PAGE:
Midwest Reproductive Center

Trying to Getting Pregnant? Dr. Gehlbach Pinpoints Prime Time in a Normal Menstrual Cycle

When you are trying to get pregnant, understanding your menstrual cycle can be the first step in maximizing your chances. Years of taking birth control pills can help you identify the phases of a normal menstrual cycle, and Dr. Dan Gehlbach with Midwest Reproductive Center explains the color-coded correlation and the basics of getting pregnant.

Timed Intercourse is the Trick to Getting Pregnant

Your birth control pills are packaged in colors in seven-day increments. The first day of your period marks Day 1 of a normal menstrual cycle.

The Follicular Phase (Days 1-14)

During the follicular phase, your body is responding to hormonal signals from the brain to start developing small, fluid-filled sacs (follicles) in the ovaries that contain oocytes, or eggs. Typically, only one egg will mature and will be released into the fallopian tube. This is called ovulation. The fertile window surrounding ovulation varies, and so basal body temperature charting, or ovulation predictor kits can help track a pattern.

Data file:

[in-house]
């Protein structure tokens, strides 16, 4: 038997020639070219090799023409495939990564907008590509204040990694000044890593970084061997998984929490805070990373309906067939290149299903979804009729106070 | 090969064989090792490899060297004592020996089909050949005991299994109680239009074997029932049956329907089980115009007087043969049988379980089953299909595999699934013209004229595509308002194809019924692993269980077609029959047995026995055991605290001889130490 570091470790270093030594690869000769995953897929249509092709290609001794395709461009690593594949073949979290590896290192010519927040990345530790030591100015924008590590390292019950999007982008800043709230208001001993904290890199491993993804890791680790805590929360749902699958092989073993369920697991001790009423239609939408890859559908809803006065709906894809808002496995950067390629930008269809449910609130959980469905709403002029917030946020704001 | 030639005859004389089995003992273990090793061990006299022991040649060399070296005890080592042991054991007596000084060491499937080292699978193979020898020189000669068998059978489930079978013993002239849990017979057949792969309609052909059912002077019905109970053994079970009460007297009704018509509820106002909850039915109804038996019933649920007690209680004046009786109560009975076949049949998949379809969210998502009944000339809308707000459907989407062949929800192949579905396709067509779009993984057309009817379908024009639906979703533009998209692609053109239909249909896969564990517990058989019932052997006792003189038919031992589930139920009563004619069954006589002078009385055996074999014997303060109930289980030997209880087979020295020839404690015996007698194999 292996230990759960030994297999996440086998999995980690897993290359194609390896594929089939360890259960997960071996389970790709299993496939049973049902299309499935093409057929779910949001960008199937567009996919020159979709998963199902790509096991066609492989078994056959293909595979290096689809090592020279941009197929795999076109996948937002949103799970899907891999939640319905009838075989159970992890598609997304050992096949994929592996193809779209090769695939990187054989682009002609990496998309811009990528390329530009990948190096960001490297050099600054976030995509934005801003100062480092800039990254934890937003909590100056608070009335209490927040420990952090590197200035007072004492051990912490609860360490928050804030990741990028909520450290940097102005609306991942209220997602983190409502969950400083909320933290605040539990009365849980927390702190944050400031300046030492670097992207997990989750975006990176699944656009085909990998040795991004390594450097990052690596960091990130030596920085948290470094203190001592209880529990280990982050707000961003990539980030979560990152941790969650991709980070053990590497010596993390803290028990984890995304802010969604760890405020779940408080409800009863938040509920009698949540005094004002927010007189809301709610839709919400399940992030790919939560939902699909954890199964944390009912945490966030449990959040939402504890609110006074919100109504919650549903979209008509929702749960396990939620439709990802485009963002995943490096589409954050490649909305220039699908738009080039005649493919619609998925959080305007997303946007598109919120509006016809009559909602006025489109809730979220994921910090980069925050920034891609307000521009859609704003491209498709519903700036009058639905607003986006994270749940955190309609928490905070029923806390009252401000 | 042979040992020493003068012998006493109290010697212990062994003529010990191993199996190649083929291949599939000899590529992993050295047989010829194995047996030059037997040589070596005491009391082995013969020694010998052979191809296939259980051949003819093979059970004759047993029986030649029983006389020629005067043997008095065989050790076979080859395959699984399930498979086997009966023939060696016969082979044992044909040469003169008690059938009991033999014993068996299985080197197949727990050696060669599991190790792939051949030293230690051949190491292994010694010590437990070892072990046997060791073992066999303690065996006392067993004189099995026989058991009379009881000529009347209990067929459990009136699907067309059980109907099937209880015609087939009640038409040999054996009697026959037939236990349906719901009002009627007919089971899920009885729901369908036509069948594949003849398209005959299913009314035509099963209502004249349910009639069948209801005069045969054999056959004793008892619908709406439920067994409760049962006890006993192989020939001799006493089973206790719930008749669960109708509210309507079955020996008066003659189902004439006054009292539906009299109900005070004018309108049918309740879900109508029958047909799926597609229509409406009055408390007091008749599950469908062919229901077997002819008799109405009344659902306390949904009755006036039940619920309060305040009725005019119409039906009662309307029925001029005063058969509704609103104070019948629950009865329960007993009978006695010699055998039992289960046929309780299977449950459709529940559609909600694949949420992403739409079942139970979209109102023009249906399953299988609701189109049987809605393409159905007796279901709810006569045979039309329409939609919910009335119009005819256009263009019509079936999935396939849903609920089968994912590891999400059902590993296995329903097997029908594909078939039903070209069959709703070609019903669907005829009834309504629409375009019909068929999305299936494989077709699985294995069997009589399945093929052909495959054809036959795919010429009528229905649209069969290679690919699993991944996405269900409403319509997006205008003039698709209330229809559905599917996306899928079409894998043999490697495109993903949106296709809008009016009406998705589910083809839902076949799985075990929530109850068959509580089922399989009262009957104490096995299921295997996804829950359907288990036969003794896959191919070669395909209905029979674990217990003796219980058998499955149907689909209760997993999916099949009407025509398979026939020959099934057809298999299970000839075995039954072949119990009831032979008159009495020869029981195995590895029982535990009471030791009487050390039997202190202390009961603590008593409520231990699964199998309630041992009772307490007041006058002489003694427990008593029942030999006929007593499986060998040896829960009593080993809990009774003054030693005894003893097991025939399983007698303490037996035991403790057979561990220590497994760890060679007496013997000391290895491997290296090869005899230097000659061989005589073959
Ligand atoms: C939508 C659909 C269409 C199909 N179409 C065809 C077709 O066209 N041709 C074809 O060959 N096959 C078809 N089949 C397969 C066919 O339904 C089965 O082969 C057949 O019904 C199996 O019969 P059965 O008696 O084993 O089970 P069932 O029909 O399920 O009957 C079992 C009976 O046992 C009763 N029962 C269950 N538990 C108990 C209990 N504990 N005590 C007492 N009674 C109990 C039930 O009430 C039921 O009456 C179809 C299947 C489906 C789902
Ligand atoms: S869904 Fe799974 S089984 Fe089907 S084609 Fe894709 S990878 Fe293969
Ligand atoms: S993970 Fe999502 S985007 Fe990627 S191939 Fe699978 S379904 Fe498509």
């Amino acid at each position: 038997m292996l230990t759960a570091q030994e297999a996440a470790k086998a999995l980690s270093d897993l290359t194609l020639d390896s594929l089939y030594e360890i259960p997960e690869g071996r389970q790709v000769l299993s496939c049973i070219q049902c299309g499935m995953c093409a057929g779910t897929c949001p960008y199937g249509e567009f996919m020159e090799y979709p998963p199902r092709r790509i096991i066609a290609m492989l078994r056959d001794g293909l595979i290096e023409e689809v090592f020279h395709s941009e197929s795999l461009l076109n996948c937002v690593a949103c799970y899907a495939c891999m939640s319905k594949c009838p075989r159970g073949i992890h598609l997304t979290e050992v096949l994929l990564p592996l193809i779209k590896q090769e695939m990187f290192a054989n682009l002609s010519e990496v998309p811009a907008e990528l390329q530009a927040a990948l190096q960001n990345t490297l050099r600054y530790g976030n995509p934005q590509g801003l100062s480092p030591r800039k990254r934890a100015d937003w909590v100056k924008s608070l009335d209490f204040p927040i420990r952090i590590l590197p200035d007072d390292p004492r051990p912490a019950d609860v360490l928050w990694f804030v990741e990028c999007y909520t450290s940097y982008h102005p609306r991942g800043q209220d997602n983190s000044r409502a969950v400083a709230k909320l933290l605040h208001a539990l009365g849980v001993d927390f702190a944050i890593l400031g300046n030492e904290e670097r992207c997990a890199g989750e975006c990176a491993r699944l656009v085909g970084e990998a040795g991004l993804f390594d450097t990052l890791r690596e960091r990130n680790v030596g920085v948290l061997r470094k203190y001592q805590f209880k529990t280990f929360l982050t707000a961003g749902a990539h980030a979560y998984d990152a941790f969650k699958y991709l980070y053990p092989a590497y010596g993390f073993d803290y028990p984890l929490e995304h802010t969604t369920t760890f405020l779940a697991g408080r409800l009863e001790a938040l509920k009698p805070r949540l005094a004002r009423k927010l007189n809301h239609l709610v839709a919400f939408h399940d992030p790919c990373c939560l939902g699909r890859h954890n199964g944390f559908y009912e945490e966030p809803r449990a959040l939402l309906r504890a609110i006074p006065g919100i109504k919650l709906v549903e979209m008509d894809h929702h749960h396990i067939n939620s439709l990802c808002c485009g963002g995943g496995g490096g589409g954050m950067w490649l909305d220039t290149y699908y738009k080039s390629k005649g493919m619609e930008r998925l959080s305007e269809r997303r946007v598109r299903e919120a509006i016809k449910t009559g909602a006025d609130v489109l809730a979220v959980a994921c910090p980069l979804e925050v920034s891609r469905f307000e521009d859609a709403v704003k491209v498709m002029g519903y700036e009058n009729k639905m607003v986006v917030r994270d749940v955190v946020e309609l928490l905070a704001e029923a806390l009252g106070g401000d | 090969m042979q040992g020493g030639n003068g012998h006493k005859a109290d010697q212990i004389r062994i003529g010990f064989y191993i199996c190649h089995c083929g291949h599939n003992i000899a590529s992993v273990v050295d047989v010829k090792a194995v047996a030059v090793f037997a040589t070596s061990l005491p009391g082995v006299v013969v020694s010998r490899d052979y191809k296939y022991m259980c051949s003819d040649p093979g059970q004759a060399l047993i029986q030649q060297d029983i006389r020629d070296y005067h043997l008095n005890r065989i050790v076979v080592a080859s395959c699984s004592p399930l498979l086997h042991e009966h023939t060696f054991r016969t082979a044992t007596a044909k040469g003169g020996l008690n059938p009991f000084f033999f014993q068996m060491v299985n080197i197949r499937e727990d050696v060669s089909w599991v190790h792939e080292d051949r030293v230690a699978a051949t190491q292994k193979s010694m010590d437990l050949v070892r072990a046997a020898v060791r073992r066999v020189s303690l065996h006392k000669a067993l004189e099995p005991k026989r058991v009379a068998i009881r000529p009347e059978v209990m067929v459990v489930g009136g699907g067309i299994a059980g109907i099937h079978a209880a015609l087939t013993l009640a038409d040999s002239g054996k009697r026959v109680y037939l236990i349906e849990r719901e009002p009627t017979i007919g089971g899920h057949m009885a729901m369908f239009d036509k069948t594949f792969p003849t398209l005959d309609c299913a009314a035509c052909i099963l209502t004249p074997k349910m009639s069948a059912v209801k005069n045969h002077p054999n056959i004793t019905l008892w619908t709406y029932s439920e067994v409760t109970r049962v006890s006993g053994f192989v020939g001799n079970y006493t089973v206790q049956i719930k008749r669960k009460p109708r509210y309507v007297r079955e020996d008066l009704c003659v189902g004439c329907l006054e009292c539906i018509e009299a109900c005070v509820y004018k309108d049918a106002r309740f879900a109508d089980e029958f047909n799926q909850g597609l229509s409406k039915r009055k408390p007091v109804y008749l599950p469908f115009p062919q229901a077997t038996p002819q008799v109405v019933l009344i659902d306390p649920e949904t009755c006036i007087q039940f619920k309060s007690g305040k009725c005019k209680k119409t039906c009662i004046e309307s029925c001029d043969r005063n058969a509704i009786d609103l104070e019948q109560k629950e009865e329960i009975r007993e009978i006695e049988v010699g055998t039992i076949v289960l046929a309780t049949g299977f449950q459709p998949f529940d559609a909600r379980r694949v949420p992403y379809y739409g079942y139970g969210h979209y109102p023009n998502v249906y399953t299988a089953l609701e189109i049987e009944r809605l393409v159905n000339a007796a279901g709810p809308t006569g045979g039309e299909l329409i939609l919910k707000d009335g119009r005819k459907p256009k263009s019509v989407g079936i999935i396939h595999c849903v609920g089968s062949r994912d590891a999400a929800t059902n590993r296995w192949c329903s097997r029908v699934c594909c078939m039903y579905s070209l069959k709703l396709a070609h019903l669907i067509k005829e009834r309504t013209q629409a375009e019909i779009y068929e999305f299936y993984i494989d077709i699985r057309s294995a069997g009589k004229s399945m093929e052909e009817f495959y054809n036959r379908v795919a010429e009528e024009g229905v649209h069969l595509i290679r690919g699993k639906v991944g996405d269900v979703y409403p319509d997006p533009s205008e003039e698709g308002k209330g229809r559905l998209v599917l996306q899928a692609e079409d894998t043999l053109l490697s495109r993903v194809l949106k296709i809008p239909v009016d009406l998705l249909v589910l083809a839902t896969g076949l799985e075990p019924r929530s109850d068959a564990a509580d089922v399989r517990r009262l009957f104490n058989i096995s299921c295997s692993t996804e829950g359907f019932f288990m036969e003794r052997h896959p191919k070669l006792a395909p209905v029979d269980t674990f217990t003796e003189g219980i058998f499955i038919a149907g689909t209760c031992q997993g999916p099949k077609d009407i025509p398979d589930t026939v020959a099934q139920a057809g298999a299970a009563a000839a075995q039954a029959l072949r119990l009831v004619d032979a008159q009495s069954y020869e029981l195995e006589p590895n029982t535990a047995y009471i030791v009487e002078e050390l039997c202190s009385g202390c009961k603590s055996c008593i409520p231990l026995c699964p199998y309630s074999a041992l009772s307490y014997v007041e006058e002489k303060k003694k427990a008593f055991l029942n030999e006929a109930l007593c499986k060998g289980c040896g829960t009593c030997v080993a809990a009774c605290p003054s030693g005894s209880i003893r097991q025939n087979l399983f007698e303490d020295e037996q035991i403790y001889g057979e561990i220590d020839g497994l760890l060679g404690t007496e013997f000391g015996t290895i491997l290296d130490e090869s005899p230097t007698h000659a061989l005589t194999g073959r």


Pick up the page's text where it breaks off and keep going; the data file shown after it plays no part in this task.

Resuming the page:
Dr. Gehlbach recommends timing intercourse to coincide with the last few days of the follicular phase, two days before and one day after ovulation occurs.

The Luteal (Premenstrual) Phase (Days 14-28)

The ovulated egg travels to the fallopian tube where fertilization with the sperm takes place, and then on to the uterus to implant. If no pregnancy occurs, the body prepares to shed the endometrial lining.

Dr. Gehlbach works with the 1 in 7 couples that perfectly time intercourse around a normal menstrual cycle for a reasonable time period, yet still do not achieve a pregnancy. Fertility specialists recommend trying to get pregnant for 12 months for most couples, or 6 months when the woman is over 35. Learn more about underlying causes of infertility here.

Contact Midwest Reproductive Center for an appointment if you suspect underlying causes of infertility.

 

 

Leave a Reply

Follow Us on Facebook